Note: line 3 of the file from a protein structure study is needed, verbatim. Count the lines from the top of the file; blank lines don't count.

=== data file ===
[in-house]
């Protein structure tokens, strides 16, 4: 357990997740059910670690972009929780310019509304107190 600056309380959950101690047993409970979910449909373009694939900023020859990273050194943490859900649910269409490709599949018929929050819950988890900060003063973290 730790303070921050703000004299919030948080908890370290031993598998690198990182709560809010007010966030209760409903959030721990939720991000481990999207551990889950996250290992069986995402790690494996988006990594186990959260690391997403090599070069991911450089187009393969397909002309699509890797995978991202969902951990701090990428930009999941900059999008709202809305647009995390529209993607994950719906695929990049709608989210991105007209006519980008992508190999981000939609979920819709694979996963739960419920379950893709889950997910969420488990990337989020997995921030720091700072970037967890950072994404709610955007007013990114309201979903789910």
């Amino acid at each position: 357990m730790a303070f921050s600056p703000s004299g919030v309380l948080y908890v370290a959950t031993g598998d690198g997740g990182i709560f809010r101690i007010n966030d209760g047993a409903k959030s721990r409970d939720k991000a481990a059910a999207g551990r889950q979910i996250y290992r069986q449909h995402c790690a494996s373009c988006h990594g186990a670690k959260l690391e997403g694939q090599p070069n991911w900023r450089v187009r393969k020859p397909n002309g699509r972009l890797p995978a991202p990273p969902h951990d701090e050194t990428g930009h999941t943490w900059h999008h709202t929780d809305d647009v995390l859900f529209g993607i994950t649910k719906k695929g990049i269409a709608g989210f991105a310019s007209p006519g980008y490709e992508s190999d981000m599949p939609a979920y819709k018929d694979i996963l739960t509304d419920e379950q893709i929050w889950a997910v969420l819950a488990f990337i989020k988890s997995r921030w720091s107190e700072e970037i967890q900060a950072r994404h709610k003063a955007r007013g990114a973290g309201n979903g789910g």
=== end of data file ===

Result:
């Amino acid at each position: 357990m730790a303070f921050s600056p703000s004299g919030v309380l948080y908890v370290a959950t031993g598998d690198g997740g990182i709560f809010r101690i007010n966030d209760g047993a409903k959030s721990r409970d939720k991000a481990a059910a999207g551990r889950q979910i996250y290992r069986q449909h995402c790690a494996s373009c988006h990594g186990a670690k959260l690391e997403g694939q090599p070069n991911w900023r450089v187009r393969k020859p397909n002309g699509r972009l890797p995978a991202p990273p969902h951990d701090e050194t990428g930009h999941t943490w900059h999008h709202t929780d809305d647009v995390l859900f529209g993607i994950t649910k719906k695929g990049i269409a709608g989210f991105a310019s007209p006519g980008y490709e992508s190999d981000m599949p939609a979920y819709k018929d694979i996963l739960t509304d419920e379950q893709i929050w889950a997910v969420l819950a488990f990337i989020k988890s997995r921030w720091s107190e700072e970037i967890q900060a950072r994404h709610k003063a955007r007013g990114a973290g309201n979903g789910g």